Dr. MJ Bazos MD,
What are tick-borne
Tick-borne diseases are a group of illnesses
that people get from tick bites. They occur in all areas of the United States
and affect people of all ages. These diseases are more common in the spring and
summer months when tick bites are more common. Some of the tick-borne diseases
in the United States are Lyme disease, ehrlichiosis (say: "er-lick-ee-o-sis"),
Rocky Mountain spotted fever and tularemia (say: "too-la-ree-me-a").
Who gets tick-borne
People who spend time in areas where tick bites
are common, either for work or recreation, are at higher risk of getting
tick-borne diseases. Ticks usually wait near the top of grassy plants and low
bushes for people or animals to brush up against their perch. Ticks will often
crawl upward on a person's clothes or body for up to several hours or more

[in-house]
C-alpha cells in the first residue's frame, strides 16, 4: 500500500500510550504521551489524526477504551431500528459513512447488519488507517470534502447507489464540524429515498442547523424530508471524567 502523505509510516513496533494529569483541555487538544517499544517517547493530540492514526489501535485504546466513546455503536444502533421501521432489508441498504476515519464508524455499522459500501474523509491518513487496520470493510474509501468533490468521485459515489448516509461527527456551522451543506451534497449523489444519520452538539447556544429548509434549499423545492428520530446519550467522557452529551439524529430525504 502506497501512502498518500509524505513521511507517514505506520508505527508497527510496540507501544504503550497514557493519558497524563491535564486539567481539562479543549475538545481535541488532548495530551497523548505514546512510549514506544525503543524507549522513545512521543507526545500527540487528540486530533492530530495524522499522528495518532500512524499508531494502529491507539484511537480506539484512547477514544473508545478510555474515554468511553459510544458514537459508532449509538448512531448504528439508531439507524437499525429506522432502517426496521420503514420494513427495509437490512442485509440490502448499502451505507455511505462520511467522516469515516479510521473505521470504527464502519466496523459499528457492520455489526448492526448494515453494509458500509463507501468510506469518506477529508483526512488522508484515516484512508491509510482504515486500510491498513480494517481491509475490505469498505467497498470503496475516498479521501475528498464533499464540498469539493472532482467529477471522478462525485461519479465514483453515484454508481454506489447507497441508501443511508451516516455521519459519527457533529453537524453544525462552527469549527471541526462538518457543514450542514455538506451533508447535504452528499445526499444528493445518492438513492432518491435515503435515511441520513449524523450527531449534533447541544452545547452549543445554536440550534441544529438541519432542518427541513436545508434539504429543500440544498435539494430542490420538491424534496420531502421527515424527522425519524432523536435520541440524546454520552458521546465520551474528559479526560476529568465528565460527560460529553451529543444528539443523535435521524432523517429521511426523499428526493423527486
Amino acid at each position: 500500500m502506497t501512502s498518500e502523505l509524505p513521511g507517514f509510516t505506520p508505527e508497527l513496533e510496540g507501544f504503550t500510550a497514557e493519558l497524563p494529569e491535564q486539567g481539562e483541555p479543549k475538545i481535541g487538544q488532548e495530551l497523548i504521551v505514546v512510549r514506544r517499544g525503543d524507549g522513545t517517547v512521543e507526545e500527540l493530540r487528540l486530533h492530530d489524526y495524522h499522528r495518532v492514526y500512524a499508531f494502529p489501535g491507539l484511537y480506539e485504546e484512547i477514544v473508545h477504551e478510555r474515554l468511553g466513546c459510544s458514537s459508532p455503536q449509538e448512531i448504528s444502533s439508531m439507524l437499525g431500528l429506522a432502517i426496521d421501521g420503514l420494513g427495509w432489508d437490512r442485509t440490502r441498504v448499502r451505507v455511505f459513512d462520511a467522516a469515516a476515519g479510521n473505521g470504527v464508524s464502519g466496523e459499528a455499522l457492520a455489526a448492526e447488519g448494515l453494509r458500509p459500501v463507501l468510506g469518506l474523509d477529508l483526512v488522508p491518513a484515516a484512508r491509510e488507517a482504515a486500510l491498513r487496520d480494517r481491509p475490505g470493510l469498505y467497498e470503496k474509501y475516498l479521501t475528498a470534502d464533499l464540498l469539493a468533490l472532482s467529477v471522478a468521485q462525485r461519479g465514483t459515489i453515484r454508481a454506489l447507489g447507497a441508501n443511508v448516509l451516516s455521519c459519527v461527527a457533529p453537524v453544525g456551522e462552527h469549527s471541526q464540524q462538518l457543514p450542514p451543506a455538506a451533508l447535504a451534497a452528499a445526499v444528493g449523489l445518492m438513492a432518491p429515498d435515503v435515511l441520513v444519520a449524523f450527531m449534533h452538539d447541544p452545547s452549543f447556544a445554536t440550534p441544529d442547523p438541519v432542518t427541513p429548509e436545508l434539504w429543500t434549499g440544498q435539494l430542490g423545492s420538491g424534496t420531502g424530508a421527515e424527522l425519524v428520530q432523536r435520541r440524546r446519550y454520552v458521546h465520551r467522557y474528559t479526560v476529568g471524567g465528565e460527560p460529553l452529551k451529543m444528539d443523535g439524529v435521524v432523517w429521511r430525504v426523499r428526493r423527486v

before attaching to the skin.
How would I know if I have a
You may first feel like you have flu symptoms:
fever, chills and body aches. You may also have a rash. You may not remember
being bitten by a tick.
How are tick-borne diseases
Most tick-borne diseases can be treated with
antibiotics. You will get better more quickly if you see a doctor and begin
treatment right away.
How can I prevent tick-borne
The best way to prevent tick-borne diseases is
to avoid being bitten by ticks. When you are outdoors, follow these guidelines:
- Use tick repellents according to their
instructions to help prevent bites. Tick repellents that contain DEET can be put
directly on your skin or on your clothing before going into tick-infested areas.
Repellents containing permethrin should only be put on clothing.
- Wear shirts with long sleeves and wear long pants
to prevent ticks from getting into the skin. Tuck pant legs into socks to help
you see ticks before they get on your skin and bite. Check your entire body for
ticks after you have been in tick-infested areas.
- Remove any attached ticks as soon as possible. To
remove an attached tick, use fine tweezers to grab the tick firmly by the head
or as close to the head as possible and pull. Do not use heat, petroleum jelly
or other things on the tick to try to make it "back out" on its own.